You Either Get It, or You Don’t

This is the moment I have been waiting for. Back in my days as a high school English teacher, one of my favorite units to cover with seniors was satire. After boring them to tears with my seemingly endless nattering about Anglo Saxons and Beowulf, they were ready for ”something completely different.”

My department best buddy and I had a running tagline about satire: you either get it, or you don’t. Satire seems to go straight over the heads of many people. I suppose because it is so contextually-dependent.

So, my unit began with Swift’s Modest Proposal. An amuse bouche, if you will. (I know, that was a horrible joke.) And, invariably, every semester more than one student would remark in horror, ”He wants to eat babies????”

Yes, Virginia, there is a Santa Claus.

Our reading of The Canterbury Tales was at least broken up with bawdy jokes and dirty words. I still had to wait a few beats to get any laughs over that poor shitten shepherd, though.

But, the effort was always worth it. MY reward was waiting: Monty Python and the Holy Grail.

ScreenRant: Monty Python and the Holy Grail’s 10 Funniest Scenes.

I should have mentioned that watching Grail was preceded by reading Gawain and the Green Knight and some of Malory’s Le Morte. The state-sanctioned textbook only included Arthur’s death (the dreams, Bedivere’s failure to follow through with disposing of Excalibur, the promised Christ-like return of Arthur). I always thought my students should hear the naughty bits about Uther and Igraine along with a brief lesson on primogeniture. Throw in a quick run-down on chivalry, and a ”create your own crest” activity, and they were ready to be entertained… Wait, that’s another movie.


While I enjoyed revisiting Sir Thomas Malory’s Le Morte D’Arthur for my graduate class, it was the accompanying article that made me reconsider the Pythons’ treatment of the legend. In “Standing Up for the Stanzaic-poet: Artistry, Characterization, and Narration in the Stanzaic Morte Arthur and Malory’s Morte Darthur,” (Arthuriana, Vol. 28, Number 3, Fall 2018, pp. 86-113) Fiona Tolhurst and K.S. Whetter make a compelling case for recognizing the literariness of the Stanzaic Morte, one source for Malory’s treatment of the Arthurian legends.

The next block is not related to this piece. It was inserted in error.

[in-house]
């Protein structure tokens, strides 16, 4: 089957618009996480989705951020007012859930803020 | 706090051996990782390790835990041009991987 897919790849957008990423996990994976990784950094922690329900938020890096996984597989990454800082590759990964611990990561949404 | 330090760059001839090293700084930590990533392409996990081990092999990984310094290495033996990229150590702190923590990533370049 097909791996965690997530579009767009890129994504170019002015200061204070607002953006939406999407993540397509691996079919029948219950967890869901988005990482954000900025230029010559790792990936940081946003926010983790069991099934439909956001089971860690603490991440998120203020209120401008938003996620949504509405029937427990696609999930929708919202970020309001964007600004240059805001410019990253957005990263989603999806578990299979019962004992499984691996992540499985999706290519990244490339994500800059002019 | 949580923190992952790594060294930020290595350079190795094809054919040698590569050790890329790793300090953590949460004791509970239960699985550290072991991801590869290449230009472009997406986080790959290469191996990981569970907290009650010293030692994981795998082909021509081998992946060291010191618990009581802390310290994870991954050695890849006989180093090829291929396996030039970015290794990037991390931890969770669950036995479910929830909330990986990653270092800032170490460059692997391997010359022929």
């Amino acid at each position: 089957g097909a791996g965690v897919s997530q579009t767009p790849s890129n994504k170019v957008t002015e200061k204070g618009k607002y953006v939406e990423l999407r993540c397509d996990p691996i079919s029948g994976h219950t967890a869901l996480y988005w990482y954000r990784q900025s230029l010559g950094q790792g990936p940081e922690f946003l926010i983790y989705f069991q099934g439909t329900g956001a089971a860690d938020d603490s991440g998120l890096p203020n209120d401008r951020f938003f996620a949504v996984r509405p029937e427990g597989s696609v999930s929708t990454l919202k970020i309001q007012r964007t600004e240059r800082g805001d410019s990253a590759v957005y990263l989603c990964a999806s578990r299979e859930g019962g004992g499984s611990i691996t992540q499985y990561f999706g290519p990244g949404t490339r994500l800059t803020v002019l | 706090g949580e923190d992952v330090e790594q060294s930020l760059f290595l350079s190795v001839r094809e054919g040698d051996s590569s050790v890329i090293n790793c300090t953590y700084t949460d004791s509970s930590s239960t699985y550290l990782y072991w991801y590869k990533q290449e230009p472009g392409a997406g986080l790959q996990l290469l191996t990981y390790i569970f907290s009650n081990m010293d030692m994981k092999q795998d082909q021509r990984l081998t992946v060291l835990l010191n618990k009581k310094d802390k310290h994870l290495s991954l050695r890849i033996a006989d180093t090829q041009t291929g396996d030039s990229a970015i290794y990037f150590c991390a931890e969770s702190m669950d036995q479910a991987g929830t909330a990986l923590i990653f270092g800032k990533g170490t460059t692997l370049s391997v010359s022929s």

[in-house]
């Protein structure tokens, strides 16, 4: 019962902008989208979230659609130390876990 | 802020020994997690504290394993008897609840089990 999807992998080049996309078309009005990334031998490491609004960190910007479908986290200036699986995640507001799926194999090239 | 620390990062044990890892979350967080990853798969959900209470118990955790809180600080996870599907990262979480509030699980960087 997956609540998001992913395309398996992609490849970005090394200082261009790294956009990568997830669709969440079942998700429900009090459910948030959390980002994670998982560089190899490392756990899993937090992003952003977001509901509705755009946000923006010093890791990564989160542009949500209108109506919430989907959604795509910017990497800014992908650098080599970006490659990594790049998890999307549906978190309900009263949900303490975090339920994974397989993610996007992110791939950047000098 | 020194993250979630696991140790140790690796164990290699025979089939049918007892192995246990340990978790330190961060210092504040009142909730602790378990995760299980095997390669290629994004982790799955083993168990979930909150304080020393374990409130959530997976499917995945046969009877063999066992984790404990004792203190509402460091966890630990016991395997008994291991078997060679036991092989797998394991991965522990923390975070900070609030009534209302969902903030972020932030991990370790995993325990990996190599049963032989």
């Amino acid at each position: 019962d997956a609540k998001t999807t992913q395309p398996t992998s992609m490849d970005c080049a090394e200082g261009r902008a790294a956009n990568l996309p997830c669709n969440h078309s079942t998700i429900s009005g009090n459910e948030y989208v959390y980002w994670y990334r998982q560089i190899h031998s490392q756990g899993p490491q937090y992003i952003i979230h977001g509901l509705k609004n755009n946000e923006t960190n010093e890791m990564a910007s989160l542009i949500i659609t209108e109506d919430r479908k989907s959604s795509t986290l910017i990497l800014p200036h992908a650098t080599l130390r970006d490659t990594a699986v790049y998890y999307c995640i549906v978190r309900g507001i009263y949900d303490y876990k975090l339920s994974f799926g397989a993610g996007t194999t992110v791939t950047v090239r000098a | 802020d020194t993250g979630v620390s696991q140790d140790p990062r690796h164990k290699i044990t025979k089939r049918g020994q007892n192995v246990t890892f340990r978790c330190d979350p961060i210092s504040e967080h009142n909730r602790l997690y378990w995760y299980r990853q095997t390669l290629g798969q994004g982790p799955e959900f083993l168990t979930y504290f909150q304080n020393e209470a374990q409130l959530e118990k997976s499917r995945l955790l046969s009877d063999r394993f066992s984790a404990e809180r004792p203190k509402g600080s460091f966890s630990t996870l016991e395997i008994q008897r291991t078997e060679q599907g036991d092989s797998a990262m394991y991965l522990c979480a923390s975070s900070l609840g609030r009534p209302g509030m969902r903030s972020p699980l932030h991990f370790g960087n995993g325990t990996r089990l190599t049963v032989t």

As Tolhurst and Whetter contend, central to both works is character development. Ultimately, these are tales about humans (be they king, queen, or greatest knight to live). It would seem logical that the titular figure is also the one around whom the story unfolds.

The same is true for The Holy Grail. The film follows Arthur, played by Graham Chapman (who also portrays God in an interesting and possibly deliberate case of mirroring/doubling), as he travels the kingdom coalescing an order of knights.

As the saying goes, hilarity ensues. Or, not. That depends on your definition of hilarity and understanding of satire, which, in this case, would need to be foregrounded by a passing knowledge of not only Arthur, but also the chivalric code upon which his court was founded—presumably.

This film is indeed one of my all-time favorites. I could probably make multiple blog posts about MP&THG. Heck, I even contemplated writing my MA thesis on it. So, narrowing my discussion to one scene was almost akin to Sophie’s Choice. But, I think the exchange between Arthur and the Black Knight reveals a great deal about the concepts of kingship and chivalry, and why these constructs are fair game for satirization by the Pythons.

Arthur and The Black Knight — aka, Tis But a Scratch

Arthur battles the Black Knight, ScreenRant: Monty Python and the Holy Grail’s 10 Funniest Scenes

As we watch Arthur traipse about the countryside with no companion save his trusty servant, Patsy (not unlike the episode in which he chases after the Questing Beast), he comes upon the Black Knight. Readers familiar with the body of Arthurian legends may recognize in the Black Knight elements of the Green Knight, or really any knight willing to give his all—quite literally—for his chivalric cause. In this instance, the Black Knight commands, ”none shall pass” a footbridge.

While the Pythons were clearly ridiculing a code that would have men die on their swords for somewhat hazy concepts such as honor, they may also have been questioning the utter ridiculousness of war, in general. MP&THG came out in 1975 when the world was still contending with Vietnam, and Great Britain was mired in economic turmoil that could be said to have its foundations in WW2.

The troupe of comedians knowns as the Monty Pythons were the children of WW2 veterans, the grandchildren of men who had fought in the first ”Great War” and the inheritors of the proverbial stiff-upper British lip. That stalwart ethos is succinctly communicated by Tennyson’s Charge of The Light Brigade: “Theirs not to reason why,/Theirs but to do or die”(lines 14-15). Interestingly, it is Tennyson’s own treatment of the Arthurian myth through works such as his Idylls of The King that is most recognizable to the majority of people.

I write this as the world watches events unfold in the Ukraine. Are we at the brink of another ”great” war? We wait to see if one man, like the Black Knight, is willing to sacrifice all for wholly questionable reasons.

Monty Python and the Holy Grail—Black Knight, Shugo, YouTube,

1 Comment

Leave a Comment

Fill in your details below or click an icon to log in: Logo

You are commenting using your account. Log Out /  Change )

Twitter picture

You are commenting using your Twitter account. Log Out /  Change )

Facebook photo

You are commenting using your Facebook account. Log Out /  Change )

Connecting to %s